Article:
Game Face's mission is big: to convey that athletics is a catalyst for girls' and women's self-creation, self-knowledge, and self-expression. It has a political mission as well: to reinforce the importance of Title IX by reflecting girls and women at play. To achieve these elaborate goals, we turned to the arc of the athletic experience as an elegantly simply organizing principe, and we divided the pictures into five sections: getting ready, start, action, finish and aftermath. The arc is organic to sports, has built in dramatic movement, and is rich metaphorically. When considered in terms of life stages, the various phases of the athletic experience symbolize determination, dedication, effort, completion and satisfaction. They represent the phases we all experience in big and small ways throughout our lives, and parallel the stages women have had to pass through to get to the level of involvement in athletics we now enjoy.

Today the sports section had twenty-three pictures of men and one small picture of women playing basketball. Game Face carves out a different space, a niche where women's athletics is firts-rate and women's abilities are the camera's delight. We hope readers see themselves in this mix and understand that they are part of the story.

From the Hardcover edition.

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What People are saying about this

Anita DeFrantz
A powerful image seizes a moment in time and yet tells a story of a lifetime. There is no better proof of this then Jane Gottesman's Game Face. Game Face captures the essence of being a female athlete. And it also does much more. It shows that sport unites us all because it belongs to us all.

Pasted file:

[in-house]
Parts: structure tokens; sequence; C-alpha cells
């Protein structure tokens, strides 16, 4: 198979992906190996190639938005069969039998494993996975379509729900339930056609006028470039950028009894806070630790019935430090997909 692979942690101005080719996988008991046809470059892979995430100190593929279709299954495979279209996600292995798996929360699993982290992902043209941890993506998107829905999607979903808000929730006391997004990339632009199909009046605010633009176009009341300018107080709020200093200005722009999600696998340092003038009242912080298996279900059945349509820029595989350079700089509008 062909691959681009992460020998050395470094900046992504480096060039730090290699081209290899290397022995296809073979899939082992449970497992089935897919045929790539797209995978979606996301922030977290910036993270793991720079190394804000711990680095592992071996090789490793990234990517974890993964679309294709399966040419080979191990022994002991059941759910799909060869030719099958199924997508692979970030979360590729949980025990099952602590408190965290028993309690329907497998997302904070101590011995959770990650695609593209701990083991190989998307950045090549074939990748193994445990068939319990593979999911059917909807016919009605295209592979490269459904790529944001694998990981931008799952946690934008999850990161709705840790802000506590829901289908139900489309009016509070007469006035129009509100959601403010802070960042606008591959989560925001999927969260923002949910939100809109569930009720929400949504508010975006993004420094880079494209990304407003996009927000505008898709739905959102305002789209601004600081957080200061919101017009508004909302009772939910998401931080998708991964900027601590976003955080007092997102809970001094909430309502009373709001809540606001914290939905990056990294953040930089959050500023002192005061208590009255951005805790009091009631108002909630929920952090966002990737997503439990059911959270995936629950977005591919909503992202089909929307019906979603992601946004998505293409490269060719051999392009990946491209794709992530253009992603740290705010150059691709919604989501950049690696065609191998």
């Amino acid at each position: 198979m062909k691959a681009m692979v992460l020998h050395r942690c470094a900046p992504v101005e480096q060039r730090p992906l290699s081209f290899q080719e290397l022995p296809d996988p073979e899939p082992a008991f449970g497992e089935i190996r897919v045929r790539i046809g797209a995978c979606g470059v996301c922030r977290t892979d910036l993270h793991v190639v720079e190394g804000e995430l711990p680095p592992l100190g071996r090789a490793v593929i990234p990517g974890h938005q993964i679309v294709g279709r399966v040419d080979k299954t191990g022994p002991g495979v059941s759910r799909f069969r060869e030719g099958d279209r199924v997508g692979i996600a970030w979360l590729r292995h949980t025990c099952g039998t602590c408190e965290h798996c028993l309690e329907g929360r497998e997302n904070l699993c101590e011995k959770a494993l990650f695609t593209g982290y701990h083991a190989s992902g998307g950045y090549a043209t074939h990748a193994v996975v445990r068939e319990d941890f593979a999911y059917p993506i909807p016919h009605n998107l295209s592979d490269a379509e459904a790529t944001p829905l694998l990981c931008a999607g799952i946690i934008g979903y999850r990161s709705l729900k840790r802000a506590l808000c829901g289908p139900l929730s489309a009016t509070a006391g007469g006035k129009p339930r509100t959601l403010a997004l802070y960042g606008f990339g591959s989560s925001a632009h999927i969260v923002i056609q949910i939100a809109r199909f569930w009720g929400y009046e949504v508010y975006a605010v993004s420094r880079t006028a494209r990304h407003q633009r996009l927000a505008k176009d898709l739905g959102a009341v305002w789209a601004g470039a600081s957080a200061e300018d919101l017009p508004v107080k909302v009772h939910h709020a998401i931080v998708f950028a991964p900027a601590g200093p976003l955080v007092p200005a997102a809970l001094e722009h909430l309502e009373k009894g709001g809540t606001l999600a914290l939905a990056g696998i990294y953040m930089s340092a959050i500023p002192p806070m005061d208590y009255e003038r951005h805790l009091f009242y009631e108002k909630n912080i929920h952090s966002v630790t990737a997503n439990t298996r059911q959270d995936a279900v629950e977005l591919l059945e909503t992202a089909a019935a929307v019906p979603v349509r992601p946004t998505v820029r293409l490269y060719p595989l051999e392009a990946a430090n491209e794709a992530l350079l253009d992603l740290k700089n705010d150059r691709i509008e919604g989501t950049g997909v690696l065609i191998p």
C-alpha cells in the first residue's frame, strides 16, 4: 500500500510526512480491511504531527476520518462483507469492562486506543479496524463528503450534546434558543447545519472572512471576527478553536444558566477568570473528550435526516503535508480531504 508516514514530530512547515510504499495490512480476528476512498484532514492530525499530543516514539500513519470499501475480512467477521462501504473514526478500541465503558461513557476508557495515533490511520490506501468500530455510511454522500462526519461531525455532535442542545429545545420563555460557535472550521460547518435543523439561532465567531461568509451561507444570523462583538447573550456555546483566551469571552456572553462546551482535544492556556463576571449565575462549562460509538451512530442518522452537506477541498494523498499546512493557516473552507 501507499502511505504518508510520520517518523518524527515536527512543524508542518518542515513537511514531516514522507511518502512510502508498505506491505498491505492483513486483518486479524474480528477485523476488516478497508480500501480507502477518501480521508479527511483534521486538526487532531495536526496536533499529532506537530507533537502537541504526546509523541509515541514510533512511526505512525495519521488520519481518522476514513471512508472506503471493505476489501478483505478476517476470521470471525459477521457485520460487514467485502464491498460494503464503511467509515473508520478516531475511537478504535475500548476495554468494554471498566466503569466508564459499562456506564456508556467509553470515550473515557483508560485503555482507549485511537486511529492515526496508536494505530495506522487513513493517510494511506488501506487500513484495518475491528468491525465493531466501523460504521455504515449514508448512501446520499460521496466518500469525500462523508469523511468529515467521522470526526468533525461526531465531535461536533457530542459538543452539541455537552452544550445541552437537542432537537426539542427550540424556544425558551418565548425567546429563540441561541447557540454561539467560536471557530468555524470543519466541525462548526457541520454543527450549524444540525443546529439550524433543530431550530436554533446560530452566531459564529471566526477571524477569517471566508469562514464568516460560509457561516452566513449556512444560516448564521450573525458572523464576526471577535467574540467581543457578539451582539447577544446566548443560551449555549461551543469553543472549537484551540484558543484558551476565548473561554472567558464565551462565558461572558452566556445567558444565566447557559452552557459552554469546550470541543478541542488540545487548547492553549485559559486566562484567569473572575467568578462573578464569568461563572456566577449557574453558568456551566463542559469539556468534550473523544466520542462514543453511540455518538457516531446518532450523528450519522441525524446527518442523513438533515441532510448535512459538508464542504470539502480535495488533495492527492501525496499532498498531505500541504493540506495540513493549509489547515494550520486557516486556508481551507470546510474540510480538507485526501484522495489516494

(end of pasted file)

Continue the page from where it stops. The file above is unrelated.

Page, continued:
Dick Schaap
Game Face is a tribute to the beauty of competition, to the dedication, skill and enthusiasm female athletes are finally encouraged to display. Every one of these women is a winner and so is each of the photographs.
Gloria Steinem
Whether you're from the generation of drum majorettes or Title IX, the athletes of Game Face will inspire you. For women to become strong is a deep part of the revolution.
Bud Greenspan
A book honoring women athletes has finally arrived. Jane Gottesman's Game Face, in gymnastics terms, is a perfect 10. The photographs are riveting and the text dramatic and informative -- a timely tribute to a major part of the sports scene that has too long been ignored.
Robin Roberts
Inspiring! Game Face is proof that a picture is worth a thousand words. This book looks at women's sports from a refreshing perspective. Talk about feeling empowered -- I've got my Game Face on!
Bob Costas
These images are striking, distinctive, and evocative. Over the past generation, many of us have arrived at a better understanding of what athletic participation can mean to girls and women. Game Face heightens that understanding.
Billie Jean King
Game Face is a first. Together these photographs give a face to the critical mass of people who have made women's sports part of the popular landscape.